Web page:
Vic Hoyland

Julius Caesar at Ferrara

Ferrara, Emilia Romagna, Italy

Performances took place over five weeks at Easter,1991

The Italian students were drawn from the Classico and Scientifico schools as well as students at the universities of Ferrara and Bologna. And these worked with the six MDD/Drama students from Birmingham over a five week period, every day.

Sala Polivalente

Sala Polivalente

Il Teatro Nucleo

Il Teatro Nucleo, now the Department of Architecture

Ferrara, Teatro Nucleo, Sala Polivalente, Progetti

From 1987 – 1994 I worked with my Drama colleague David Hirst on 7 bilingual music-theatre projects which were based on Shakespeare’s plays, of which Julius Caesar was the most physical, dynamic and daring. We had worked alongside Teatro Nucleo, a commune based at Ferrara but whose performers came from various parts of the world. Chief amongst them were Cora Herrendorf (Vocalist/Accordionist) and Orazio Czertok (Director/Chef).

All the students attended rehearsals as well as performances of a repertoire that reached back to 1980. Look at their Produzioni web page, which begins at 1975 and continues to this day, to see evidence of this company’s creative output.

While Hamlet was being conceived and rehearsed in the back garden of Teatro Nucleo (mostly up in the near barren central tree) we witnessed Chiaro di Luna, Luci, Clowns, and Fahrenheit (in the streets of Ferrara). Above all, A Media Luz (1986), which was a male version of Genet’s The Maids, played out as if they were circus knife throwing performers/acrobats - Absolutely terrifying.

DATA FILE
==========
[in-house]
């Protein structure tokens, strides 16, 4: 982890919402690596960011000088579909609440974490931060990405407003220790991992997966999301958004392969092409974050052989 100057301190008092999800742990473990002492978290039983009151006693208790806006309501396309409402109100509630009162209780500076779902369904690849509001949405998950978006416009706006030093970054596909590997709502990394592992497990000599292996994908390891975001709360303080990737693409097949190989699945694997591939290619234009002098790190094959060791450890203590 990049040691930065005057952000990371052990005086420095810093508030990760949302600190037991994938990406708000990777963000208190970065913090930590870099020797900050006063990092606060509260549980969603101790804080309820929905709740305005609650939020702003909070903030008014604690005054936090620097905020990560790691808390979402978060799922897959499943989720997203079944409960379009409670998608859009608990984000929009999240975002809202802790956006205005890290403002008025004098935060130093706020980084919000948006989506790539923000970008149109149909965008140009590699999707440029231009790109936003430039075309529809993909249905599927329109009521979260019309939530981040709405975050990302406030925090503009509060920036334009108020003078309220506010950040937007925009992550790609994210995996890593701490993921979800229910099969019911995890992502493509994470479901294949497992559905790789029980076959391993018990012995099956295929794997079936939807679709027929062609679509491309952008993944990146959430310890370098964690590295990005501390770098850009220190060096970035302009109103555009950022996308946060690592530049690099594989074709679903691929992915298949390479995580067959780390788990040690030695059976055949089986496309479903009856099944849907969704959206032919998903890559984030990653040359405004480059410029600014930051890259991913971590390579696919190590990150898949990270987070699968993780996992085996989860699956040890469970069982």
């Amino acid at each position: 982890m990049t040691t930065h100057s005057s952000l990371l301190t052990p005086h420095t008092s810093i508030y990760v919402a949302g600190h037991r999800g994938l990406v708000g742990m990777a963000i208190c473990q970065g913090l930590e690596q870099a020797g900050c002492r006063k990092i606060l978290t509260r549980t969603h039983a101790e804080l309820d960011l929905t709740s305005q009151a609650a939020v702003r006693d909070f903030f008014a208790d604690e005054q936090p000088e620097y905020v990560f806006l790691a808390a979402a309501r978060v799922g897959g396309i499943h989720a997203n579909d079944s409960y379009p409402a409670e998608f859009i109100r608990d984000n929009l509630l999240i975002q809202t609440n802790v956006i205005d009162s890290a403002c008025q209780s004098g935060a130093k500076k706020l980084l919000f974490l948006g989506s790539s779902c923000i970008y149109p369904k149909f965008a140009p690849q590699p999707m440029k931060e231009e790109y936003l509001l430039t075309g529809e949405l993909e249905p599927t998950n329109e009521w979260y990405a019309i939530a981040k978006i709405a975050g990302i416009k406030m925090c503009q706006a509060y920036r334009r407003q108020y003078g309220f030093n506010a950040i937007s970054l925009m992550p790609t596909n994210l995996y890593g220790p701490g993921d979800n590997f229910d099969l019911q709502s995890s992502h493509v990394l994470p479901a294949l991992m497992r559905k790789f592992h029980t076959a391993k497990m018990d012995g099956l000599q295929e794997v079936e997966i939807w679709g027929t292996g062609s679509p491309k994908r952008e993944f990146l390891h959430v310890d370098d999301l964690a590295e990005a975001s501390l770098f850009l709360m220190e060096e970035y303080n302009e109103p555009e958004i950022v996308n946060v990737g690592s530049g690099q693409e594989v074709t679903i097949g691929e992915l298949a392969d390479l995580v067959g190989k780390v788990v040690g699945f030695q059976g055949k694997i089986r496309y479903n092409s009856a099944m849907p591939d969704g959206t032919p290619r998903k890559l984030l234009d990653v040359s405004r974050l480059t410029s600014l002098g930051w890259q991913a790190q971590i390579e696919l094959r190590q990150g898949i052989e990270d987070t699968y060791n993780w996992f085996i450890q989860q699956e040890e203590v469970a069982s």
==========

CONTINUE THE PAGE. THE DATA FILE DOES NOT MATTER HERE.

This was Artaud based physical theatre where music played an integral part and we willingly learned from their mastery of the medium.

Cora was honoured by the city of Ferrara for her extraordinary energy and commitment to this theatre and to the city.

We became good friends over those years and came to enjoy their communal suppers – Orazio was chief chef.

David Hirst had worked with Edward Bond, was passionate about opera (he considered Verdi and Wagner to be the greatest dramatists of the nineteenth century) and shared the MDD music-course with me at Birmingham. David had a close connection with the Shakespeare Institute at Stratford, which was just 20 miles along the salt road from my home at Droitwich Spa. We spent many evenings at The Mucky Duck, Stratford, sharing our understanding of the untapped potential for music with theatre.

We were given our own theatre space in Ferrara. It is housed in the main city park, close to the walls. It was a Renaissance stable for horses but had been converted to be a wooden box, studio theatre, set inside the stone building. Opposite is another stable, which is now a small art gallery.

David eventually moved to Ferrara to live out his retirement. He is buried in La Certosa cemetery, within the city walls.